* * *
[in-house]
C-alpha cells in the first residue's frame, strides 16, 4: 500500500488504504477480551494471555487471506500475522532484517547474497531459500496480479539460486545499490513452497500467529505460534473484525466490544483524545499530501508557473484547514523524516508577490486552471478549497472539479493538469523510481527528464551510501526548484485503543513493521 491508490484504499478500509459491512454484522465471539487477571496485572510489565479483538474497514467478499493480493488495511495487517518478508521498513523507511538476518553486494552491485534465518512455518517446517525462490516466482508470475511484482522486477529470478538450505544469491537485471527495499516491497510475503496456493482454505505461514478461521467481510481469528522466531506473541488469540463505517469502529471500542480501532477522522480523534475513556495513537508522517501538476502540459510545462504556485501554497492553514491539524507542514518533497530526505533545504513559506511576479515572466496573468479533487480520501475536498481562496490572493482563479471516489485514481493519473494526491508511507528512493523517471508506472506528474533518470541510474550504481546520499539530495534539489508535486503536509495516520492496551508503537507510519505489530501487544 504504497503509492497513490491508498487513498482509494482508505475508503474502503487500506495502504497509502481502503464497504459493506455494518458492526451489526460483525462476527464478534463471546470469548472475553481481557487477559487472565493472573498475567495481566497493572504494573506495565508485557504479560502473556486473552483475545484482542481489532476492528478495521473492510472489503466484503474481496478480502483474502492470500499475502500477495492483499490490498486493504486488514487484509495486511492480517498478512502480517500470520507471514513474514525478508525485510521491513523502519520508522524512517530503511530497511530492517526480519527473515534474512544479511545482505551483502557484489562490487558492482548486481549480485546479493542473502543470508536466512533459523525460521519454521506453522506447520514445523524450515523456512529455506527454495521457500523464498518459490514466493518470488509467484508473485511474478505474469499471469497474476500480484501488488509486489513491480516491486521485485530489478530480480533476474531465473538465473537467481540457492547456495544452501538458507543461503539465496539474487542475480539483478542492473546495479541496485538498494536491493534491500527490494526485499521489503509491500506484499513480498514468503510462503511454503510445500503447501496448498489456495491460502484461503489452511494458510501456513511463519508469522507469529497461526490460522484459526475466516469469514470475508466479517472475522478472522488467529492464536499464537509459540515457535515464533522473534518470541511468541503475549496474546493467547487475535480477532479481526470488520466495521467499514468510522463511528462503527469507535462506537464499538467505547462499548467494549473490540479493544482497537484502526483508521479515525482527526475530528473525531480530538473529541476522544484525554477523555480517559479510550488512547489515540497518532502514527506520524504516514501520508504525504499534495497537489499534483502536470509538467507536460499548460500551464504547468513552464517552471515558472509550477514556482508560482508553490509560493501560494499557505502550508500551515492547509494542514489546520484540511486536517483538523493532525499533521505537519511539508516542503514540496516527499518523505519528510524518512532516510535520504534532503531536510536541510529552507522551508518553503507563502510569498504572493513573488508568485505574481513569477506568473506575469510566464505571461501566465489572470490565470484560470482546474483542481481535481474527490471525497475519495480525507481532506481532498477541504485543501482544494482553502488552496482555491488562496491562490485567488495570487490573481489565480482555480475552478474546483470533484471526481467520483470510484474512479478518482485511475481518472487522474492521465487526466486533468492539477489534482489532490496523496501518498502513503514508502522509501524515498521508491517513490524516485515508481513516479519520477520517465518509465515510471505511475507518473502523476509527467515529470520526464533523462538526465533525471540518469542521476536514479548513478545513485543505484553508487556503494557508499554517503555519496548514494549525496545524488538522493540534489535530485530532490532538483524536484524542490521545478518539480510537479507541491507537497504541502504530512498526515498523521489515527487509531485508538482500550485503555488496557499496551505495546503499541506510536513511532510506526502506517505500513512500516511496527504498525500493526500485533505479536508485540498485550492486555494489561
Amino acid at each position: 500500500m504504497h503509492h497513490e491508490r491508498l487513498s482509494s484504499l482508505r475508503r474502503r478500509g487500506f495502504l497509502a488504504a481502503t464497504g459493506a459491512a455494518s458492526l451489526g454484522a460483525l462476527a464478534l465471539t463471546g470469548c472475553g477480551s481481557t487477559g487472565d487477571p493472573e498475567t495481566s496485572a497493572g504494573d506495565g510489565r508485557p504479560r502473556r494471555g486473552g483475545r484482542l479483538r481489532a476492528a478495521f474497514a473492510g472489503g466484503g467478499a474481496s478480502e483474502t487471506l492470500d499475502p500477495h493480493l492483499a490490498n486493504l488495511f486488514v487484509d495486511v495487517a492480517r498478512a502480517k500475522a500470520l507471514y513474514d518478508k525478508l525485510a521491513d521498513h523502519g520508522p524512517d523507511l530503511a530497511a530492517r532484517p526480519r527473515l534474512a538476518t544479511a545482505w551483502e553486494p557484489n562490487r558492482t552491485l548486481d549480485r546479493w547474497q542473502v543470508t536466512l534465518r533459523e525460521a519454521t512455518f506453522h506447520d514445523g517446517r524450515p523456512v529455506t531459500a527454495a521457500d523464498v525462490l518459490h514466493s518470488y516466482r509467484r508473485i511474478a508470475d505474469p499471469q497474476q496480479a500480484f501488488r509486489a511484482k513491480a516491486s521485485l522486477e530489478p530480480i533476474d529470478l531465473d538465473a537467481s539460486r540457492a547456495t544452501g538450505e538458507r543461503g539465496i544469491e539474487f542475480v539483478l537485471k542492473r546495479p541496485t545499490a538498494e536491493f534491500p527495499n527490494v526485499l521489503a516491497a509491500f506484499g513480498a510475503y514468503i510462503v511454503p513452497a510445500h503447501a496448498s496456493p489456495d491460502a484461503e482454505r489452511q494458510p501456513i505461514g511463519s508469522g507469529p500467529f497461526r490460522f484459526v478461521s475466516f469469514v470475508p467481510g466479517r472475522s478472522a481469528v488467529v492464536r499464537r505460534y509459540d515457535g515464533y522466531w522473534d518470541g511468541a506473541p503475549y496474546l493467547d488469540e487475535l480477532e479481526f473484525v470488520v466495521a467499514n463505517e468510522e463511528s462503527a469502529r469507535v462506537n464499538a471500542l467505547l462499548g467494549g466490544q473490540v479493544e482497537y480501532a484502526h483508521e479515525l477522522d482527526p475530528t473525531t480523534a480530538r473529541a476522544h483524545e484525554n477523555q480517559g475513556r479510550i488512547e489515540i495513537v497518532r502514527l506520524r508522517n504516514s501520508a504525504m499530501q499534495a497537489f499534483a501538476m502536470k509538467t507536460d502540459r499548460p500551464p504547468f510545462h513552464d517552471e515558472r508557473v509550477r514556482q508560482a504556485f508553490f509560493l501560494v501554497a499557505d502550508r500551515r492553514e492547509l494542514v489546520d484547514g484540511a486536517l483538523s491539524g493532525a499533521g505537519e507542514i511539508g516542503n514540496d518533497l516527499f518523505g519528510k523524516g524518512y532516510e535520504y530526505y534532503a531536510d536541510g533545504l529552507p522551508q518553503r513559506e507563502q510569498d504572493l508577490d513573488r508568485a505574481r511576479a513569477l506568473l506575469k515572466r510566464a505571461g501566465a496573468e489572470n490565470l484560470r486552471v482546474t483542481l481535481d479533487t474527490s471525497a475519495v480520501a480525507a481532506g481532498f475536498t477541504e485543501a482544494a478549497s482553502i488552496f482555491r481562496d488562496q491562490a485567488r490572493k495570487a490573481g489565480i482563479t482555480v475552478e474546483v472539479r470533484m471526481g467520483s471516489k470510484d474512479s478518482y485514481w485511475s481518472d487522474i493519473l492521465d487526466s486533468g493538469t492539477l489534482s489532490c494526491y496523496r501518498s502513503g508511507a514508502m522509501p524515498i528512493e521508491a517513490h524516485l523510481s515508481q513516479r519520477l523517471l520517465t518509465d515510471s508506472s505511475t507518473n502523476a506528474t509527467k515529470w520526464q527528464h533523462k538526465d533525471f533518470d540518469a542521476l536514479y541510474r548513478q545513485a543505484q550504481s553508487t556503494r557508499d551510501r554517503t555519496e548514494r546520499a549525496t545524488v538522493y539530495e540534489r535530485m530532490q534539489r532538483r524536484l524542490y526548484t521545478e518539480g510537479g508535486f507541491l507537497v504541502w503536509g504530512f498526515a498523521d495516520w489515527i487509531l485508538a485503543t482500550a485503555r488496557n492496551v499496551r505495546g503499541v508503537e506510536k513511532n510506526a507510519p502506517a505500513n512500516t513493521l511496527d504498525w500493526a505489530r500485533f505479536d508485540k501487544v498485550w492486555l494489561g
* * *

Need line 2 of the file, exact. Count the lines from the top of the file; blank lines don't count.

C-alpha cells in the first residue's frame, strides 16, 4: 500500500488504504477480551494471555487471506500475522532484517547474497531459500496480479539460486545499490513452497500467529505460534473484525466490544483524545499530501508557473484547514523524516508577490486552471478549497472539479493538469523510481527528464551510501526548484485503543513493521 491508490484504499478500509459491512454484522465471539487477571496485572510489565479483538474497514467478499493480493488495511495487517518478508521498513523507511538476518553486494552491485534465518512455518517446517525462490516466482508470475511484482522486477529470478538450505544469491537485471527495499516491497510475503496456493482454505505461514478461521467481510481469528522466531506473541488469540463505517469502529471500542480501532477522522480523534475513556495513537508522517501538476502540459510545462504556485501554497492553514491539524507542514518533497530526505533545504513559506511576479515572466496573468479533487480520501475536498481562496490572493482563479471516489485514481493519473494526491508511507528512493523517471508506472506528474533518470541510474550504481546520499539530495534539489508535486503536509495516520492496551508503537507510519505489530501487544 504504497503509492497513490491508498487513498482509494482508505475508503474502503487500506495502504497509502481502503464497504459493506455494518458492526451489526460483525462476527464478534463471546470469548472475553481481557487477559487472565493472573498475567495481566497493572504494573506495565508485557504479560502473556486473552483475545484482542481489532476492528478495521473492510472489503466484503474481496478480502483474502492470500499475502500477495492483499490490498486493504486488514487484509495486511492480517498478512502480517500470520507471514513474514525478508525485510521491513523502519520508522524512517530503511530497511530492517526480519527473515534474512544479511545482505551483502557484489562490487558492482548486481549480485546479493542473502543470508536466512533459523525460521519454521506453522506447520514445523524450515523456512529455506527454495521457500523464498518459490514466493518470488509467484508473485511474478505474469499471469497474476500480484501488488509486489513491480516491486521485485530489478530480480533476474531465473538465473537467481540457492547456495544452501538458507543461503539465496539474487542475480539483478542492473546495479541496485538498494536491493534491500527490494526485499521489503509491500506484499513480498514468503510462503511454503510445500503447501496448498489456495491460502484461503489452511494458510501456513511463519508469522507469529497461526490460522484459526475466516469469514470475508466479517472475522478472522488467529492464536499464537509459540515457535515464533522473534518470541511468541503475549496474546493467547487475535480477532479481526470488520466495521467499514468510522463511528462503527469507535462506537464499538467505547462499548467494549473490540479493544482497537484502526483508521479515525482527526475530528473525531480530538473529541476522544484525554477523555480517559479510550488512547489515540497518532502514527506520524504516514501520508504525504499534495497537489499534483502536470509538467507536460499548460500551464504547468513552464517552471515558472509550477514556482508560482508553490509560493501560494499557505502550508500551515492547509494542514489546520484540511486536517483538523493532525499533521505537519511539508516542503514540496516527499518523505519528510524518512532516510535520504534532503531536510536541510529552507522551508518553503507563502510569498504572493513573488508568485505574481513569477506568473506575469510566464505571461501566465489572470490565470484560470482546474483542481481535481474527490471525497475519495480525507481532506481532498477541504485543501482544494482553502488552496482555491488562496491562490485567488495570487490573481489565480482555480475552478474546483470533484471526481467520483470510484474512479478518482485511475481518472487522474492521465487526466486533468492539477489534482489532490496523496501518498502513503514508502522509501524515498521508491517513490524516485515508481513516479519520477520517465518509465515510471505511475507518473502523476509527467515529470520526464533523462538526465533525471540518469542521476536514479548513478545513485543505484553508487556503494557508499554517503555519496548514494549525496545524488538522493540534489535530485530532490532538483524536484524542490521545478518539480510537479507541491507537497504541502504530512498526515498523521489515527487509531485508538482500550485503555488496557499496551505495546503499541506510536513511532510506526502506517505500513512500516511496527504498525500493526500485533505479536508485540498485550492486555494489561